After mass death sentences, and Abdel Fattah al-Sisi's announcement he is running for president, the 'democratization' the US is hoping for seems a long way off.
Amr Abdallah Dalsh/Reuters
The Egyptian military is cementing (or recementing) its grip over politics, and the Obama administration doesn't know what to do about it.
A military coup last July and the worst massacre of political protesters in Egypt's modern history a month later managed to slow, but not stop, US military aid to the country. A few weeks ago, the US seemed to be leaning towards restoring in full that aid, on the basis that a presidential election had been promised for this summer and that, therefore, Egypt was on the path to democracy.
Meanwhile, thousands of opponents of the military – most, but by no means all, Muslim Brotherhood supporters – languished in Egypt's prisons, and peaceful political activists and journalists faced show trials over spurious allegations of connections to terrorism.
But two events in quick succession shattered the pipe dream of a democratizing Egypt. The first was Monday's show trial of 529 Egyptians for the murder of a single policeman in which lawyers were not allowed to provide a defense. The trial ended with a death sentence for all of the defendants – never mind that a few died before the policeman was killed and a few others were out of the country at the time of his death.
And yesterday Abdel Fattah al-Sisi – who rose from general to field marshal after the coup, despite never commanding forces in battle -– stepped down from his position as defense minister, resigned from the military, and announced his run for president. With vast financial resources, the national media in lockstep, and the Brotherhood outlawed, his victory is a lock.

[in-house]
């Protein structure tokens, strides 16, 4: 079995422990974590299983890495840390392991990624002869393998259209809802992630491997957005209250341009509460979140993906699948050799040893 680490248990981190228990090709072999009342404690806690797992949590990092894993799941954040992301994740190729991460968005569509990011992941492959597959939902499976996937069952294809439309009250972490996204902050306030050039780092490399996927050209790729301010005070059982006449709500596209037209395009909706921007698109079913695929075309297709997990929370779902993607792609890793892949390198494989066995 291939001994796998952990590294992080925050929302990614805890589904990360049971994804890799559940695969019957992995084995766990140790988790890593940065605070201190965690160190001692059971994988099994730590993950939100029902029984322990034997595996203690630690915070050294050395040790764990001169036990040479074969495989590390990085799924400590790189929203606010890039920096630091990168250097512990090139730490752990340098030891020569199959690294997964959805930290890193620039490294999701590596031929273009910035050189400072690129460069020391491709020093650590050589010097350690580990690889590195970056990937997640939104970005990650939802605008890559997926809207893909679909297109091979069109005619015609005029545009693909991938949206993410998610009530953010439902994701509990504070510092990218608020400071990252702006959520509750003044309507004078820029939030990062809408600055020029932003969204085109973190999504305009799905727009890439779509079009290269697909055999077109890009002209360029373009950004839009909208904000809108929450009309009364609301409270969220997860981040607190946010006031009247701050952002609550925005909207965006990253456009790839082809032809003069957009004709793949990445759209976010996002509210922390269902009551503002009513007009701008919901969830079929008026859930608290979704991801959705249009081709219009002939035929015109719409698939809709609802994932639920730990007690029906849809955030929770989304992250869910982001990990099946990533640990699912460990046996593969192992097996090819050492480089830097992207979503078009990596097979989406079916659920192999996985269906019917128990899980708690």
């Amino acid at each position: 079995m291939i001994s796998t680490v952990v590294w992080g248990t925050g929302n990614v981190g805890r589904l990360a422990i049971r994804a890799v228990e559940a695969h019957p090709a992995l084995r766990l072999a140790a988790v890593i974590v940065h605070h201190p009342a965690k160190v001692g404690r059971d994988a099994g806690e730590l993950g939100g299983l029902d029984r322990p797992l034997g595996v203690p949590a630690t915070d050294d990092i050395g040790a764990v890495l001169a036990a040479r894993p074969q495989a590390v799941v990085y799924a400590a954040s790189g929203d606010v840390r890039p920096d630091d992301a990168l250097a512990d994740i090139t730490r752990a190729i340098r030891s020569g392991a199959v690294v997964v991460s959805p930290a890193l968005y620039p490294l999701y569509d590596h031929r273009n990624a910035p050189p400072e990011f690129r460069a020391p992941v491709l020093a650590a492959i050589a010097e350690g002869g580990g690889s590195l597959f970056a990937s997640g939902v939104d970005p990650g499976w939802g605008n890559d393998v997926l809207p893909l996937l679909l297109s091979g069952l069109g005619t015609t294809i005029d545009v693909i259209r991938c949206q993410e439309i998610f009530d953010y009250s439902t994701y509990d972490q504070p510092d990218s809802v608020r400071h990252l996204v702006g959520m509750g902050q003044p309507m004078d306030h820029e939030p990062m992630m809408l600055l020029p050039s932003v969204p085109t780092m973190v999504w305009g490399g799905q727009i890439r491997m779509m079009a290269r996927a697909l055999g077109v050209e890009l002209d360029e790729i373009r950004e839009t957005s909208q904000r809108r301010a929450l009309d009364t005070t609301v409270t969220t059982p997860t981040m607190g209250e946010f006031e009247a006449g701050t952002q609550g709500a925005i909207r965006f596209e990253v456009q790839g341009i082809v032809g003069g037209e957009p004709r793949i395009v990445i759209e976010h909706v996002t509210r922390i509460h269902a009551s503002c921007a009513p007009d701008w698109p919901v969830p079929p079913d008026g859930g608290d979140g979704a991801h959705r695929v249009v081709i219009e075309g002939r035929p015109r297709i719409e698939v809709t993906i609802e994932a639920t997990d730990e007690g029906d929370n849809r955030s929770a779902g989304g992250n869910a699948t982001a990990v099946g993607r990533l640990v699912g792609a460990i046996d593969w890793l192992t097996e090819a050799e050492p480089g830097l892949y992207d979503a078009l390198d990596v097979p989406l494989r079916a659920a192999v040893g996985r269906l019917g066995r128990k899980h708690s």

Yet the Obama administration is still unwilling to admit what's going on. Secretary of State John Kerry's statement Wednesday on the mass death sentences expressed dismay, but left the door open for closer relations:
I am deeply, deeply troubled by the sudden and unprecedented decision by an Egyptian court to issue preliminary death sentences for 529 citizens after a quick mass trial. It simply defies logic. There are many avenues of legitimate review for this judgment and I urge the appropriate Egyptian authorities to remedy the situation. This news simply does not reflect the values and goals to which the interim government has aspired publicly and privately.
... The interim government must understand the negative message that this decision, if upheld, would send to the world about Egypt's commitment to international law and inclusivity.
"If upheld" is the key phrase, because the mass sentence is virtually certain to be overturned. But death sentences revoked weeks or months later still send a powerful message, and Egypt's institutions are running wild in their desire to suppress political dissent.
Shadi Hamid, a longtime critic of US aid to Egypt and now a fellow at the Brookings Institution Saban Center for Middle East Policy, argues it's time for Obama to get tough: